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Beer Styles: IPA (India Pale Ale)


jhlurie
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Rather than disucssing beers scattershot, or collectively (both approaches seem futile, in different ways), I think it makes sense to try and discuss them by TYPE.

Lets start with IPAs. I've always liked the ones I've tried, but I don't know enough about them. Educate me. What distinguishes this style, who makes the best, where did it come from, why is it called what it is, etc?

Jon Lurie, aka "jhlurie"

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This article on the Beer Advocate website claims that they oversaturate the beer market. Not in my market, at least. It also says that they are higher in alcohol (I believe it) but also overly hoppy (I've never really noticed that with the ones I've had, but maybe I've been lucky).

This seems to indicate the situation is a mess, in their opinion:

Today, India Pale Ales can be found all over the world with varying degrees of hop, malt and alcohol levels. Very few are even close to what the early IPA used to be. The "IPA" mark can also be found on numerous beer labels throughout the world, seemingly regardless of its contents. American brewers are one the biggest culprits of this by becoming notorious for pushing the limits of acceptance and lambasting the palate in an attempt to make the strongest and/or hoppiest beers possible. On the flipside many brewers, world-wide, will brew a more mild ale and call it an IPA, when in fact it is a Pale Ale. Although not 100% true to style, the American-style IPA has come into its own as an unofficial style and partially meets a niche crowd of beer drinkers who crave hops. These insane hardcore tribesmen of the humulus lupulus (hops) call themselves ... "hop heads.

Jon Lurie, aka "jhlurie"

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It also says that they are higher in alcohol (I believe it) but also overly hoppy (I've never really noticed that with the ones I've had, but maybe I've been lucky).

LUCKY to have a NOT hoppy IPA?!? Blasphemy!! :shock:

Actually, I do know that an IPA should have a malty backbone, but I love the ones that scream HOPS. And fresh, floral hops at that. I had one IPA at a tasting that was so hoppy it tasted like how fresh marijuana smells. Very green and floral.

But then again, I guess I could be called a 'hop head'. :raz:

Born Free, Now Expensive

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If you have the chance, get your hands on the Diamond Knot Brewery's IPA and Industrial IPA.

Awbrig, I have had Dogfish Head's other beers such as Raison D'Etre and have been meaning to check out the 60 min, 90 min, and 120 min IPA. I hear they are great. Here is a quote from their Web site:

60 Minute IPA

A session I.P.A. brewed with Warrior, Amarillo and Mystery Hop X.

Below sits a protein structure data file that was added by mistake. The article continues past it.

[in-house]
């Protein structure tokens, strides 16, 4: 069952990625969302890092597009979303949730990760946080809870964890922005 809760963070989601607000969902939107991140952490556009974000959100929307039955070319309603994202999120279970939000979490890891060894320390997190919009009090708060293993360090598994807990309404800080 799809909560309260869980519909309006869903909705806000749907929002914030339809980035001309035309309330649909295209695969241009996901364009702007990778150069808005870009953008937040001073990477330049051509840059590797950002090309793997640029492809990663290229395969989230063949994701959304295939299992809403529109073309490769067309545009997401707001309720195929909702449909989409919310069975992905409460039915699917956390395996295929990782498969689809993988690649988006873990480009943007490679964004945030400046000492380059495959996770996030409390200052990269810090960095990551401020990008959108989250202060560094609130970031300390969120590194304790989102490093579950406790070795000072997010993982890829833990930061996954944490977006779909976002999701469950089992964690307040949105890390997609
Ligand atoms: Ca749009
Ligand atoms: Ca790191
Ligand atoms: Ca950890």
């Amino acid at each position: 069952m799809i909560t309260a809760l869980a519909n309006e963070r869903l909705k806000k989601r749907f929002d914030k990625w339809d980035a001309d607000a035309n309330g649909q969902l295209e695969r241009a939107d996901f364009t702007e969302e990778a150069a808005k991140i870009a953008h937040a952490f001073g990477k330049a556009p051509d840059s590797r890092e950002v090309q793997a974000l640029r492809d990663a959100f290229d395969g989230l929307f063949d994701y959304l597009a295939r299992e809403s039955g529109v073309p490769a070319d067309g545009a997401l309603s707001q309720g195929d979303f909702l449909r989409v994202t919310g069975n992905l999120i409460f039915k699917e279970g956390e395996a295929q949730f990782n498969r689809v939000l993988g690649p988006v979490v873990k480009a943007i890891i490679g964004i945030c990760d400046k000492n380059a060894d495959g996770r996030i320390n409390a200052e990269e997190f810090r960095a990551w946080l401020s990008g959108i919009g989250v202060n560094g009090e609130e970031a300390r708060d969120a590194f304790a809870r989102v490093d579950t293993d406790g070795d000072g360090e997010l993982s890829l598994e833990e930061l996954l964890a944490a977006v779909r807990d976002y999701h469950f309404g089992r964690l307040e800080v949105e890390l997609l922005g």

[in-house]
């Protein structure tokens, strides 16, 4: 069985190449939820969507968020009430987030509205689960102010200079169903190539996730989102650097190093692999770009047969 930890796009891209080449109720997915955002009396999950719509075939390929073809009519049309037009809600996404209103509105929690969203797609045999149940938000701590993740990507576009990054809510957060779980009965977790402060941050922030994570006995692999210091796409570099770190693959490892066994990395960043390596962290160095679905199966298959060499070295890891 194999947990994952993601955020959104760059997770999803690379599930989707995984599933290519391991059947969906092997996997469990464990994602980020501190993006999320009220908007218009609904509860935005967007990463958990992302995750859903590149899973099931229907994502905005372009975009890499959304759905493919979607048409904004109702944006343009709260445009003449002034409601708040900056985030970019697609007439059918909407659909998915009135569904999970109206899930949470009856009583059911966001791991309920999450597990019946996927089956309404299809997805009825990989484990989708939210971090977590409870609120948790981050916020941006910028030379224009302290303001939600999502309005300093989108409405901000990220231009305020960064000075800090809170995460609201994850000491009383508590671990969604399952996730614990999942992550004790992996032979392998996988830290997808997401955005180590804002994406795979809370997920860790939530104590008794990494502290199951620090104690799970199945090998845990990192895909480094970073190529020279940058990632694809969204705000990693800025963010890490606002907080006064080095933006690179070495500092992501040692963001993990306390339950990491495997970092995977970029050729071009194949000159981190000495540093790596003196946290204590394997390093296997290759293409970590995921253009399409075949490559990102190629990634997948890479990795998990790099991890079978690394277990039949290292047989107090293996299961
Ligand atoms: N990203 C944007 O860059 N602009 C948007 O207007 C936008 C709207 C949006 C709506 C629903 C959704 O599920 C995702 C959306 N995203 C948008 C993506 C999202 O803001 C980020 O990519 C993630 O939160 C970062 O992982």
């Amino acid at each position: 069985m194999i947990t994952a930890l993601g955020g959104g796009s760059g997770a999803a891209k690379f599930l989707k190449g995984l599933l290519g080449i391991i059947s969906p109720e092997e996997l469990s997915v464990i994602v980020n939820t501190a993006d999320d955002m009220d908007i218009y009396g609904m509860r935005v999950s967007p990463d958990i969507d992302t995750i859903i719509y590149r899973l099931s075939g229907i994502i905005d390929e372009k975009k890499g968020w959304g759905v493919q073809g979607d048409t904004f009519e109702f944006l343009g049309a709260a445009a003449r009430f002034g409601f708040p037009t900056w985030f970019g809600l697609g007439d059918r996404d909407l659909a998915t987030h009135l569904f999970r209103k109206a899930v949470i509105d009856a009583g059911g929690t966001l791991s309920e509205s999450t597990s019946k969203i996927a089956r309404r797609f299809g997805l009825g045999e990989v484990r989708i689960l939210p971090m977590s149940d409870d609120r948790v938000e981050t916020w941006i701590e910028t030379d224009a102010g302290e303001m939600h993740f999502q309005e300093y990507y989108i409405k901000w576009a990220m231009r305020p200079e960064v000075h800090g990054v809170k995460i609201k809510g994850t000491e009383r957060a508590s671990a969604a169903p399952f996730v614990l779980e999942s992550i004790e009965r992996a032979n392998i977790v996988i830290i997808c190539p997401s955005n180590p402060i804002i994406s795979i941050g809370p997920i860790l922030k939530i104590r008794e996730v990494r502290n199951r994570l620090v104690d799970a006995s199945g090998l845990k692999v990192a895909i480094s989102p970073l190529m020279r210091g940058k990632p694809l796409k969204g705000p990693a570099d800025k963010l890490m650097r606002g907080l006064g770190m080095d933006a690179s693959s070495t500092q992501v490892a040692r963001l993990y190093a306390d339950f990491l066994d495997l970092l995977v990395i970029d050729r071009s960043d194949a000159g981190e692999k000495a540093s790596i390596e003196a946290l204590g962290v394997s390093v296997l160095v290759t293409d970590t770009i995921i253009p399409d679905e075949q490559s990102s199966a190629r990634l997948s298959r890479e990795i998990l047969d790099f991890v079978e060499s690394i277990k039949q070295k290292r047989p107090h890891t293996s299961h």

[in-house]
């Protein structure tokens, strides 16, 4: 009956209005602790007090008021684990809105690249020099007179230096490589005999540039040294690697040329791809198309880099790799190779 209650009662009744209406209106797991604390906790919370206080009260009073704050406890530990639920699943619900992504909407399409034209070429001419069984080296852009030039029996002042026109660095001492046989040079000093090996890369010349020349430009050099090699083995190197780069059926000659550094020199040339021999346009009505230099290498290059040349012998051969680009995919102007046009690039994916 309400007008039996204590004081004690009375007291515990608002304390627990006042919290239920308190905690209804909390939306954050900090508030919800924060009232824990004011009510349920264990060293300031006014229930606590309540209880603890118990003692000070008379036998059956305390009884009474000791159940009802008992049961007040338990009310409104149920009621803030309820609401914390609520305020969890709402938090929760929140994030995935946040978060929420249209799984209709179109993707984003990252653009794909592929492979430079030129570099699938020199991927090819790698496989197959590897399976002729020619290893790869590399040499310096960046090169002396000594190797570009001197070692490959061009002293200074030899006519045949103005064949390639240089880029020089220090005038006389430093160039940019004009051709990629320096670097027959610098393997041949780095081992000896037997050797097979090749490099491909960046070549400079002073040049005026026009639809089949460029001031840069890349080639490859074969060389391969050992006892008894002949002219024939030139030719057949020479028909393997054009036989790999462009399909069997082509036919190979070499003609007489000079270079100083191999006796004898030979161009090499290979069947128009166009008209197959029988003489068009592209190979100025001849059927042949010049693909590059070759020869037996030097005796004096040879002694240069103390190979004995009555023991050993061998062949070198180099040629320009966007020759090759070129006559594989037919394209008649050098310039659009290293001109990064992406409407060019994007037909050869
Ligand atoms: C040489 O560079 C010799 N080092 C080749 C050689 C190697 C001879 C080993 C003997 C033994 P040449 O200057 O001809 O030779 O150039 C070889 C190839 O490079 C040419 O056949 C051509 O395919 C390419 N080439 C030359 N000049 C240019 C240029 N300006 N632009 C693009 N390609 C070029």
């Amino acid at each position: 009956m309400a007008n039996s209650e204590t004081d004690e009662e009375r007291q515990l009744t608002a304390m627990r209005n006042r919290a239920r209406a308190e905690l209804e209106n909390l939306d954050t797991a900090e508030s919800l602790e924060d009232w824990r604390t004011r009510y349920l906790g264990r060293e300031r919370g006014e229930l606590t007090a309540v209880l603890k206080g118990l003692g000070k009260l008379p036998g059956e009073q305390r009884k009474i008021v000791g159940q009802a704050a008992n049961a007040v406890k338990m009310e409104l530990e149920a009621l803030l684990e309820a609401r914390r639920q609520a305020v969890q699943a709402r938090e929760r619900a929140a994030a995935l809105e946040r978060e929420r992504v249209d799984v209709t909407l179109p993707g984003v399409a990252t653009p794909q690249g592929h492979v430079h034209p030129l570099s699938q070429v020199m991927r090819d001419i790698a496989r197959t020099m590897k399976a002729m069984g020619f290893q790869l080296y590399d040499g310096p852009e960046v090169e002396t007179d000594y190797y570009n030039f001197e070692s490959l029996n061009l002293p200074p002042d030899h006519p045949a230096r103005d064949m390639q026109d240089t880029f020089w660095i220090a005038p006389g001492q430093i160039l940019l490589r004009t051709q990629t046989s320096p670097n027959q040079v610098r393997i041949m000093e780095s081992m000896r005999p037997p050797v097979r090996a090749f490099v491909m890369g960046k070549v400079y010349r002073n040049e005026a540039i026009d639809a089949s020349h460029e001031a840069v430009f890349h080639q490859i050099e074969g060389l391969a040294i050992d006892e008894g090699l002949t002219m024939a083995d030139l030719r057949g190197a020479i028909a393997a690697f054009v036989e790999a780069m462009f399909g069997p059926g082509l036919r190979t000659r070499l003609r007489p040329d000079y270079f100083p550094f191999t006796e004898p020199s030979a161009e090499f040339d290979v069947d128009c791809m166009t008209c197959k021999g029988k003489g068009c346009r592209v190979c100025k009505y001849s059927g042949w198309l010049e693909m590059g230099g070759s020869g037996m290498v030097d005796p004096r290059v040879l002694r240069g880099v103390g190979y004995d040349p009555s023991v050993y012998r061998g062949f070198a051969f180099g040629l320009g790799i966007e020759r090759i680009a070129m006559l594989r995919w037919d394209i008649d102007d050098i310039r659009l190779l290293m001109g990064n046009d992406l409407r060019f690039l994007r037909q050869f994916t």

Bottle-conditioned 6-packs and draft available.

6% ABV 60 IBU

90 Minute IPA

An Imperial I.P.A. brewed to be savored from a snifter.  A big beer with a great malt backbone that stands up to the extreme hopping rate.  Bottled in 12 ounce/4-packs and on draft and cask. 

9% ABV 90 IBU

Thanks to all of you who helped to vote Dogfish Head 90 Minute IPA

the 2003 Champion in the RealBeer.com Battle of the Beers!

Click here for complete results of this year's competition

120 Minute IPA

Too extreme to be called beer? Brewed to a colossal 45-degree plato, boiled for a full 2 hours while being continually hopped with high alpha American hops, dry-hopped daily in the fermenter for a month and aged for a month on whole leaf hops, 120 Minute IPA is by far the biggest IPA ever brewed! At 21% abv and 120 IBU's, you can see why we call this the Holy Grail for Hopheads!

Release date: May 1, 2003, very limited availabilty 

21% ABV 120 IBU 

Gimme what cha got for a pork chop!

-Freakmaster

I have two words for America... Meat Crust.

-Mario

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Those of you in DC must try the Imperial Pale Ale from Capitol City Brewery in Shirlington. It is awesome and IMHO knocks the spots off DFH's various x minute IPA.

They tap this puppy every Thursday and serve it until it runs out. It will not be listed on the chalkboard. (stealth beer by word of mouth). It's 9.5% so go easy.

Delicious though this is, it is a variant of the true IPA style, being stronger and darker than the true style. Other American IPAs tend to be more agressively dry-hopped than a "classic" IPA. This is probably due to the fact that most people prefer to drink them at a cooler temp than the British would serve them, so the aroma of the kettle hops are somewhat suppressed.

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Anyone try Stoudt's American Pale Ale? I've had it once or twice and found i really liked it, although it's not all that easy to find.

Yield to Temptation, It may never come your way again.

 --Lazarus Long

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Those of you in DC must try the Imperial Pale Ale from Capitol City Brewery in Shirlington. It is awesome and IMHO knocks the spots off DFH's various x minute IPA.

They tap this puppy every Thursday and serve it until it runs out. It will not be listed on the chalkboard. (stealth beer by word of mouth). It's 9.5% so go easy.